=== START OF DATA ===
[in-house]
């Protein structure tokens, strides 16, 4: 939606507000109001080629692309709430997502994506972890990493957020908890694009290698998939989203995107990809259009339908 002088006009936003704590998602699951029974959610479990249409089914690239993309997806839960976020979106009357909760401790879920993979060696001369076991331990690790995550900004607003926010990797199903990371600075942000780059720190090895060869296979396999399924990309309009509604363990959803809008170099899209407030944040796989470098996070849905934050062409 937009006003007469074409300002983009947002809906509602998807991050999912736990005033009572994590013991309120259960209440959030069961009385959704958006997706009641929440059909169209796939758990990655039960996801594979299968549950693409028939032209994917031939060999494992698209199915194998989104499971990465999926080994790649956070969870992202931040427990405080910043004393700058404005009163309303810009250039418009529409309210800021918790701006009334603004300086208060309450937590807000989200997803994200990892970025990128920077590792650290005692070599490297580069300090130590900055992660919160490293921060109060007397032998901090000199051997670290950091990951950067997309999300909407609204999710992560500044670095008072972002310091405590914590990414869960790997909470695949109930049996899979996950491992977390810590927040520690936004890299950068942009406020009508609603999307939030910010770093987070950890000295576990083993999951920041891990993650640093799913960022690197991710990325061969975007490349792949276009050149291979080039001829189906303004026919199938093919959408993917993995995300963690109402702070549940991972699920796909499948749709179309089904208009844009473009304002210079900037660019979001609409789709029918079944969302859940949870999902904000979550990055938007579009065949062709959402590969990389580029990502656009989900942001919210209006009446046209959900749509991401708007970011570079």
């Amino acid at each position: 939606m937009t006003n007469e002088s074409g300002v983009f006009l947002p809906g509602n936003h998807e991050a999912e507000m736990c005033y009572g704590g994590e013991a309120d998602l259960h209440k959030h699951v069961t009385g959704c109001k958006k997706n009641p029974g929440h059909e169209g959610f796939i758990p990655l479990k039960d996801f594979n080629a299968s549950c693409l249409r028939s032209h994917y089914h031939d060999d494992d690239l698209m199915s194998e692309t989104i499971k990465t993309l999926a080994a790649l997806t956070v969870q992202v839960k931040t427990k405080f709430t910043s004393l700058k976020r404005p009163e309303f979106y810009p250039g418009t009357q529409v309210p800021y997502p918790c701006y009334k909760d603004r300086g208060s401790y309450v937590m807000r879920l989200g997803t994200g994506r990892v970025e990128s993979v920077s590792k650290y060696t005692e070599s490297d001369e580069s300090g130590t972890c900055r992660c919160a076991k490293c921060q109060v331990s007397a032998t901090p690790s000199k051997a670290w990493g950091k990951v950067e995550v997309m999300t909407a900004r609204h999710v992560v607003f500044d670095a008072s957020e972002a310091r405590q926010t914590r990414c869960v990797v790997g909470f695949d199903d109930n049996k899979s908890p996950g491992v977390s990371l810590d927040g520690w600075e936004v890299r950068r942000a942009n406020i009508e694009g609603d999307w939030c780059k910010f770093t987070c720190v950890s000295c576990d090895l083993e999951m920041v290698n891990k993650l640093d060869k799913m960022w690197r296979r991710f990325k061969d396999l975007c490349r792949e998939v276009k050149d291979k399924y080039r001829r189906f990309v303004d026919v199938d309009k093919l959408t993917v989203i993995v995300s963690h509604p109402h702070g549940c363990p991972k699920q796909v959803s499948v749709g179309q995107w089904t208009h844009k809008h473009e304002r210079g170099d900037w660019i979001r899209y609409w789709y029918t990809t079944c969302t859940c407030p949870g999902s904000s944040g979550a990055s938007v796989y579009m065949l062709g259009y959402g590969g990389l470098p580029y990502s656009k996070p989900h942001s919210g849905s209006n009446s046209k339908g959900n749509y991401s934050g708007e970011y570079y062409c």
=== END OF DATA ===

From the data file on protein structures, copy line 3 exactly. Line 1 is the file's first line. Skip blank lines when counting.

């Amino acid at each position: 939606m937009t006003n007469e002088s074409g300002v983009f006009l947002p809906g509602n936003h998807e991050a999912e507000m736990c005033y009572g704590g994590e013991a309120d998602l259960h209440k959030h699951v069961t009385g959704c109001k958006k997706n009641p029974g929440h059909e169209g959610f796939i758990p990655l479990k039960d996801f594979n080629a299968s549950c693409l249409r028939s032209h994917y089914h031939d060999d494992d690239l698209m199915s194998e692309t989104i499971k990465t993309l999926a080994a790649l997806t956070v969870q992202v839960k931040t427990k405080f709430t910043s004393l700058k976020r404005p009163e309303f979106y810009p250039g418009t009357q529409v309210p800021y997502p918790c701006y009334k909760d603004r300086g208060s401790y309450v937590m807000r879920l989200g997803t994200g994506r990892v970025e990128s993979v920077s590792k650290y060696t005692e070599s490297d001369e580069s300090g130590t972890c900055r992660c919160a076991k490293c921060q109060v331990s007397a032998t901090p690790s000199k051997a670290w990493g950091k990951v950067e995550v997309m999300t909407a900004r609204h999710v992560v607003f500044d670095a008072s957020e972002a310091r405590q926010t914590r990414c869960v990797v790997g909470f695949d199903d109930n049996k899979s908890p996950g491992v977390s990371l810590d927040g520690w600075e936004v890299r950068r942000a942009n406020i009508e694009g609603d999307w939030c780059k910010f770093t987070c720190v950890s000295c576990d090895l083993e999951m920041v290698n891990k993650l640093d060869k799913m960022w690197r296979r991710f990325k061969d396999l975007c490349r792949e998939v276009k050149d291979k399924y080039r001829r189906f990309v303004d026919v199938d309009k093919l959408t993917v989203i993995v995300s963690h509604p109402h702070g549940c363990p991972k699920q796909v959803s499948v749709g179309q995107w089904t208009h844009k809008h473009e304002r210079g170099d900037w660019i979001r899209y609409w789709y029918t990809t079944c969302t859940c407030p949870g999902s904000s944040g979550a990055s938007v796989y579009m065949l062709g259009y959402g590969g990389l470098p580029y990502s656009k996070p989900h942001s919210g849905s209006n009446s046209k339908g959900n749509y991401s934050g708007e970011y570079y062409c």